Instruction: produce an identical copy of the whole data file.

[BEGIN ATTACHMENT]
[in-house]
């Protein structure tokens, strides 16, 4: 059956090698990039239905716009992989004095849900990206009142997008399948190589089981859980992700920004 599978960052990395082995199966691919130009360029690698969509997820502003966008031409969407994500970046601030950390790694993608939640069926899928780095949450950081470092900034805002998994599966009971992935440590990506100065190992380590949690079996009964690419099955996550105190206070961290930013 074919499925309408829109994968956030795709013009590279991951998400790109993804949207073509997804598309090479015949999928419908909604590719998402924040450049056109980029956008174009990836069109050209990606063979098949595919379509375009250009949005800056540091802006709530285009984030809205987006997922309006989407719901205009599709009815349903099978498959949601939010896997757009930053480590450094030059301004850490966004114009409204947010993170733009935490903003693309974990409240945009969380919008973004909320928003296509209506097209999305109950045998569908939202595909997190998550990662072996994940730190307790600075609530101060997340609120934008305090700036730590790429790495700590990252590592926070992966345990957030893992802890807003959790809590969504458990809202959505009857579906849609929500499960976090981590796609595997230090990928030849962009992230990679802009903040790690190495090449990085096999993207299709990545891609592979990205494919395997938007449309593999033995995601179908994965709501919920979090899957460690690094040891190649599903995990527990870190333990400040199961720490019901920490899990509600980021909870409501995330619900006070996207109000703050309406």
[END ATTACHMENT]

[in-house]
């Protein structure tokens, strides 16, 4: 059956090698990039239905716009992989004095849900990206009142997008399948190589089981859980992700920004 599978960052990395082995199966691919130009360029690698969509997820502003966008031409969407994500970046601030950390790694993608939640069926899928780095949450950081470092900034805002998994599966009971992935440590990506100065190992380590949690079996009964690419099955996550105190206070961290930013 074919499925309408829109994968956030795709013009590279991951998400790109993804949207073509997804598309090479015949999928419908909604590719998402924040450049056109980029956008174009990836069109050209990606063979098949595919379509375009250009949005800056540091802006709530285009984030809205987006997922309006989407719901205009599709009815349903099978498959949601939010896997757009930053480590450094030059301004850490966004114009409204947010993170733009935490903003693309974990409240945009969380919008973004909320928003296509209506097209999305109950045998569908939202595909997190998550990662072996994940730190307790600075609530101060997340609120934008305090700036730590790429790495700590990252590592926070992966345990957030893992802890807003959790809590969504458990809202959505009857579906849609929500499960976090981590796609595997230090990928030849962009992230990679802009903040790690190495090449990085096999993207299709990545891609592979990205494919395997938007449309593999033995995601179908994965709501919920979090899957460690690094040891190649599903995990527990870190333990400040199961720490019901920490899990509600980021909870409501995330619900006070996207109000703050309406």